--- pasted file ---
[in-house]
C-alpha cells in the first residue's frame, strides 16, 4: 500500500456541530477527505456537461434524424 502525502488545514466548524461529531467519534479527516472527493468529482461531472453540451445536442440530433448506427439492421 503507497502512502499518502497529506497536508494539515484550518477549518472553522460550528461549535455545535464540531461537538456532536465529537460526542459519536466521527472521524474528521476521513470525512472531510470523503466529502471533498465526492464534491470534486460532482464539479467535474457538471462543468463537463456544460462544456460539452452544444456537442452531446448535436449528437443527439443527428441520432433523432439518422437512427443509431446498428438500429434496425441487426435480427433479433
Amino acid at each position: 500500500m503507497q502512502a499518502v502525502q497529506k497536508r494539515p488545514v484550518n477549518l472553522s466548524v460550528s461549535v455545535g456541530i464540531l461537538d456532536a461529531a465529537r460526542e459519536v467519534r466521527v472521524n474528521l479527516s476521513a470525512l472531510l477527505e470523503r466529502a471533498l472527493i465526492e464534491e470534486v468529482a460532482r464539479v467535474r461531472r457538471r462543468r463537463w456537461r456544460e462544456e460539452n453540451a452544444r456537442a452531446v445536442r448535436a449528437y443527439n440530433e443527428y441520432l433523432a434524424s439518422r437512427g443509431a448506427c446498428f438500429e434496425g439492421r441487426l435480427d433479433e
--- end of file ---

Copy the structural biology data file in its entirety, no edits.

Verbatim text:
[in-house]
C-alpha cells in the first residue's frame, strides 16, 4: 500500500456541530477527505456537461434524424 502525502488545514466548524461529531467519534479527516472527493468529482461531472453540451445536442440530433448506427439492421 503507497502512502499518502497529506497536508494539515484550518477549518472553522460550528461549535455545535464540531461537538456532536465529537460526542459519536466521527472521524474528521476521513470525512472531510470523503466529502471533498465526492464534491470534486460532482464539479467535474457538471462543468463537463456544460462544456460539452452544444456537442452531446448535436449528437443527439443527428441520432433523432439518422437512427443509431446498428438500429434496425441487426435480427433479433
Amino acid at each position: 500500500m503507497q502512502a499518502v502525502q497529506k497536508r494539515p488545514v484550518n477549518l472553522s466548524v460550528s461549535v455545535g456541530i464540531l461537538d456532536a461529531a465529537r460526542e459519536v467519534r466521527v472521524n474528521l479527516s476521513a470525512l472531510l477527505e470523503r466529502a471533498l472527493i465526492e464534491e470534486v468529482a460532482r464539479v467535474r461531472r457538471r462543468r463537463w456537461r456544460e462544456e460539452n453540451a452544444r456537442a452531446v445536442r448535436a449528437y443527439n440530433e443527428y441520432l433523432a434524424s439518422r437512427g443509431a448506427c446498428f438500429e434496425g439492421r441487426l435480427d433479433e